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Civil society activism in authoritarian contexts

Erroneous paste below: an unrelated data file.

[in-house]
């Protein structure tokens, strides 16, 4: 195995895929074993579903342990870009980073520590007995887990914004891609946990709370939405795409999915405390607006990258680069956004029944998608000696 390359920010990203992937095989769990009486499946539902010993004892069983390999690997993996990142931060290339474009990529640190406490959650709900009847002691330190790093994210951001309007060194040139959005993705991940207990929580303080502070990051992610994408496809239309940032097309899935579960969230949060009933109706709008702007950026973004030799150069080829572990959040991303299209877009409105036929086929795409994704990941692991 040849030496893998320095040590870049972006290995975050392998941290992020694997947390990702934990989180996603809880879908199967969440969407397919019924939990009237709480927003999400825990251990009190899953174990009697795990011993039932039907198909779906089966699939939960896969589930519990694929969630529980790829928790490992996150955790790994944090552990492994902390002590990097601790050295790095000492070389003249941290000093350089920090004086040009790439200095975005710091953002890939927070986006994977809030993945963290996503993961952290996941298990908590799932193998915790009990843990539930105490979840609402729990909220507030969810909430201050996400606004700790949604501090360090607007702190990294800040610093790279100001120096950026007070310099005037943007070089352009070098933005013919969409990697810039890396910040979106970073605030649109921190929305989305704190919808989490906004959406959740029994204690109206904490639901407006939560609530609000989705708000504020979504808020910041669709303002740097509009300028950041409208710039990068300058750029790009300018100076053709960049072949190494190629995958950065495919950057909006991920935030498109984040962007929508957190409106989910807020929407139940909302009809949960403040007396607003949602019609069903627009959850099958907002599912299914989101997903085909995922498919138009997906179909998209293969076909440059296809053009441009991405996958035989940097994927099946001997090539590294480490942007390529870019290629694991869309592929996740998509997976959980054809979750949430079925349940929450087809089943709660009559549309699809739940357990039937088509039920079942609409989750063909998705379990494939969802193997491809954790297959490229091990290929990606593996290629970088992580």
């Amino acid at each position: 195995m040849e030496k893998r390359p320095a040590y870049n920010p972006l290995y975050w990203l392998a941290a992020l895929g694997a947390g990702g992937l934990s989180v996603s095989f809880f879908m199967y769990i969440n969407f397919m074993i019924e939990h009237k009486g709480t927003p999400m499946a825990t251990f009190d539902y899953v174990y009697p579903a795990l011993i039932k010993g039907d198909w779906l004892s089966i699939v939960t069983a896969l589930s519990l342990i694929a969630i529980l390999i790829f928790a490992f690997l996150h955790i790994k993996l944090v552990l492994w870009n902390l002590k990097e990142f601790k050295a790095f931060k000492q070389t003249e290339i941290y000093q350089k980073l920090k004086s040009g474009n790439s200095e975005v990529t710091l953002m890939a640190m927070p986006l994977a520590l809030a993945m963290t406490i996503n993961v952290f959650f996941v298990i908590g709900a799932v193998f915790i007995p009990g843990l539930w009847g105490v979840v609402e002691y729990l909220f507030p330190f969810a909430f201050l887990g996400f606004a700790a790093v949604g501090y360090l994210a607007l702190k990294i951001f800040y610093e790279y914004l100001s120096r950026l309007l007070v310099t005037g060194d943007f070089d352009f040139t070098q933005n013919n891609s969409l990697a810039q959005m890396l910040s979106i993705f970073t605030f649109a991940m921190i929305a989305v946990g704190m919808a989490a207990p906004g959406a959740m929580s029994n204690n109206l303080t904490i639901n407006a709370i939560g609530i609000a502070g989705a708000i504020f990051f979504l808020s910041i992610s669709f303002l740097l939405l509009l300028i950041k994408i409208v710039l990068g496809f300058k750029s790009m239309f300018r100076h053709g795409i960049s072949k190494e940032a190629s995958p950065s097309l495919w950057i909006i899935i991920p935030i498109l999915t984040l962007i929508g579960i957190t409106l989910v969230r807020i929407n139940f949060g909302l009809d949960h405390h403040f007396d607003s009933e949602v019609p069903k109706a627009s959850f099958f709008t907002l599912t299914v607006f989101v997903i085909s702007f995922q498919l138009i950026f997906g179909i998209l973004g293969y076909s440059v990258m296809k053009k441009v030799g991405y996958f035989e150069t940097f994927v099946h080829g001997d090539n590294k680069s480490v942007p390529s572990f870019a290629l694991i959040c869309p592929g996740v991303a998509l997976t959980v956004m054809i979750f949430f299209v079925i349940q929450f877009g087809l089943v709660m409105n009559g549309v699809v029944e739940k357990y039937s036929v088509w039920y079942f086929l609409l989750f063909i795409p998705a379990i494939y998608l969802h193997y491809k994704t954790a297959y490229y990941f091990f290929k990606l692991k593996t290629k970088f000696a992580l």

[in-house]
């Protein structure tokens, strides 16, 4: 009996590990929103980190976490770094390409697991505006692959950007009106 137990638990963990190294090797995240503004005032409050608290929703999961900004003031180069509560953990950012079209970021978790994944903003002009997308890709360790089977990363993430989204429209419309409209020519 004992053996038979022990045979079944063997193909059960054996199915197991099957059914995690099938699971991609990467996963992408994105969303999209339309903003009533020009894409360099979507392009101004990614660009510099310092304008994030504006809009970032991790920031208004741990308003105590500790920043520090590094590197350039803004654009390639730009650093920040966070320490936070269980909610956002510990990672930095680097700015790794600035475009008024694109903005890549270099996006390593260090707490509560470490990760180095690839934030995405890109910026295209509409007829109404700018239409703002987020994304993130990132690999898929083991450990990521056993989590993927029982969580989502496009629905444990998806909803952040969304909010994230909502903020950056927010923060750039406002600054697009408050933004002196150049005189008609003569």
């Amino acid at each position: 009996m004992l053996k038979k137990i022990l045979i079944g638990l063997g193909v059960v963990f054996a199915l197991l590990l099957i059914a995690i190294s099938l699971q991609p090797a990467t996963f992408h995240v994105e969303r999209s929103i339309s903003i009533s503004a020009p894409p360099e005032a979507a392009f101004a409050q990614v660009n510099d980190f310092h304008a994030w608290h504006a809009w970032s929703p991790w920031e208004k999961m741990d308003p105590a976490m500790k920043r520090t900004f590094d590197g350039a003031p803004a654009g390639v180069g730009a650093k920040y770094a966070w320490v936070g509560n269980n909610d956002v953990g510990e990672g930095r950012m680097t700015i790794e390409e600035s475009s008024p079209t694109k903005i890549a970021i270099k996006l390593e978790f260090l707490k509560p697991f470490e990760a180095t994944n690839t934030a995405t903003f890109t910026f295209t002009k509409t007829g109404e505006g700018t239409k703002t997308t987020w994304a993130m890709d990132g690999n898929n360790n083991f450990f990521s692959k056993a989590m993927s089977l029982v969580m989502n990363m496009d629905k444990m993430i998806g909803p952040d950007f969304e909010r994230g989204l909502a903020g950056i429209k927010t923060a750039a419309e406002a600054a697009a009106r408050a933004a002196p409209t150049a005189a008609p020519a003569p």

There are increasing signs that the space for civil society actions is slowly opening up in Vietnam. The existing studies have linked the changes in civil society action to the changing dynamics of state–society relations in one-party-ruled Vietnam. Yet, the majority of this literature has focused on the activities of NGOs. This article fills this gap by highlighting a high-profile case of civil society activism that is not centred on NGO actions. The Trees Movement is a broad-based citizen-led movement established to protest against Hanoi government’s arbitrary decision to cut down thousands of large old trees lining the city’s streets. I use this case study to argue that citizen-led activism, an emerging form of civic engagement, is likely to play a critical role in effecting change and (re)shaping state-society relations in Vietnam. This form of activism, if sustained, will encourage a move toward more deliberative and accountable politics in the same country in the long run. I also argue that environmental activism has opened up a new arena of contestation for civil society activism in Vietnam.